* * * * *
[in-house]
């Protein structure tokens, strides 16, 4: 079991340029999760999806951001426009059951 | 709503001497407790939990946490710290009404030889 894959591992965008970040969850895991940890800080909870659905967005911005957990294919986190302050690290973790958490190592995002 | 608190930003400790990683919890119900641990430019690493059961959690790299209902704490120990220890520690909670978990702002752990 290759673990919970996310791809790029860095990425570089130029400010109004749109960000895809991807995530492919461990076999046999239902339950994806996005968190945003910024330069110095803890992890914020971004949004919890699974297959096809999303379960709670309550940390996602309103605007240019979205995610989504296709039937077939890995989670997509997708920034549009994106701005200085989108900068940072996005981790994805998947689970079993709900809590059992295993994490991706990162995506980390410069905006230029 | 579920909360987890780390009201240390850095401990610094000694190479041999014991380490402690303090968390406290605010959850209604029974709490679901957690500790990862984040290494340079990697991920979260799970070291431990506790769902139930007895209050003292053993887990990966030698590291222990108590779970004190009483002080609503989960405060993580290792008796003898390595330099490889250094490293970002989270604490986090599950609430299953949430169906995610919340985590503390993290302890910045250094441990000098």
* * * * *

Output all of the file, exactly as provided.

[in-house]
């Protein structure tokens, strides 16, 4: 079991340029999760999806951001426009059951 | 709503001497407790939990946490710290009404030889 894959591992965008970040969850895991940890800080909870659905967005911005957990294919986190302050690290973790958490190592995002 | 608190930003400790990683919890119900641990430019690493059961959690790299209902704490120990220890520690909670978990702002752990 290759673990919970996310791809790029860095990425570089130029400010109004749109960000895809991807995530492919461990076999046999239902339950994806996005968190945003910024330069110095803890992890914020971004949004919890699974297959096809999303379960709670309550940390996602309103605007240019979205995610989504296709039937077939890995989670997509997708920034549009994106701005200085989108900068940072996005981790994805998947689970079993709900809590059992295993994490991706990162995506980390410069905006230029 | 579920909360987890780390009201240390850095401990610094000694190479041999014991380490402690303090968390406290605010959850209604029974709490679901957690500790990862984040290494340079990697991920979260799970070291431990506790769902139930007895209050003292053993887990990966030698590291222990108590779970004190009483002080609503989960405060993580290792008796003898390595330099490889250094490293970002989270604490986090599950609430299953949430169906995610919340985590503390993290302890910045250094441990000098």